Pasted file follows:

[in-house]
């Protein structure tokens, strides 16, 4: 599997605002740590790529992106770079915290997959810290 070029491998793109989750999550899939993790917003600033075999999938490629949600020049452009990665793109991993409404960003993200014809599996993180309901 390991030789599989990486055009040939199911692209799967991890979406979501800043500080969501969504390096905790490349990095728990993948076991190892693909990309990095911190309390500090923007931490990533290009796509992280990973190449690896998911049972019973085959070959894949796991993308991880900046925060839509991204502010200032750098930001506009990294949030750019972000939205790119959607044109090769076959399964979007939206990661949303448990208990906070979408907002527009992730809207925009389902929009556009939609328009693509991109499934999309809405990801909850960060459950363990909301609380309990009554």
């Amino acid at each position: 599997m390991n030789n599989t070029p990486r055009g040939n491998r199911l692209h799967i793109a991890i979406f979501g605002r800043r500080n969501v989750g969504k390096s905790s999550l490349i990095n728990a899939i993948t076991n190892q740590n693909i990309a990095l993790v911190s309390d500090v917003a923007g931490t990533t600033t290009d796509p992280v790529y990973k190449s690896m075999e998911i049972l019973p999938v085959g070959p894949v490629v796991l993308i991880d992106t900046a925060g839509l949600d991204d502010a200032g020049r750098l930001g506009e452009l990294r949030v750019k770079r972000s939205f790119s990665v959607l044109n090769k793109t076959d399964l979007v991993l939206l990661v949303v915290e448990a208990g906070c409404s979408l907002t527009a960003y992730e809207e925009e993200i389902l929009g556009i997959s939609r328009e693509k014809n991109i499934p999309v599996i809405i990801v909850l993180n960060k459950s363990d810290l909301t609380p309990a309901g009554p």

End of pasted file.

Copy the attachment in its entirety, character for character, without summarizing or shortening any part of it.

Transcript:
[in-house]
């Protein structure tokens, strides 16, 4: 599997605002740590790529992106770079915290997959810290 070029491998793109989750999550899939993790917003600033075999999938490629949600020049452009990665793109991993409404960003993200014809599996993180309901 390991030789599989990486055009040939199911692209799967991890979406979501800043500080969501969504390096905790490349990095728990993948076991190892693909990309990095911190309390500090923007931490990533290009796509992280990973190449690896998911049972019973085959070959894949796991993308991880900046925060839509991204502010200032750098930001506009990294949030750019972000939205790119959607044109090769076959399964979007939206990661949303448990208990906070979408907002527009992730809207925009389902929009556009939609328009693509991109499934999309809405990801909850960060459950363990909301609380309990009554």
């Amino acid at each position: 599997m390991n030789n599989t070029p990486r055009g040939n491998r199911l692209h799967i793109a991890i979406f979501g605002r800043r500080n969501v989750g969504k390096s905790s999550l490349i990095n728990a899939i993948t076991n190892q740590n693909i990309a990095l993790v911190s309390d500090v917003a923007g931490t990533t600033t290009d796509p992280v790529y990973k190449s690896m075999e998911i049972l019973p999938v085959g070959p894949v490629v796991l993308i991880d992106t900046a925060g839509l949600d991204d502010a200032g020049r750098l930001g506009e452009l990294r949030v750019k770079r972000s939205f790119s990665v959607l044109n090769k793109t076959d399964l979007v991993l939206l990661v949303v915290e448990a208990g906070c409404s979408l907002t527009a960003y992730e809207e925009e993200i389902l929009g556009i997959s939609r328009e693509k014809n991109i499934p999309v599996i809405i990801v909850l993180n960060k459950s363990d810290l909301t609380p309990a309901g009554p």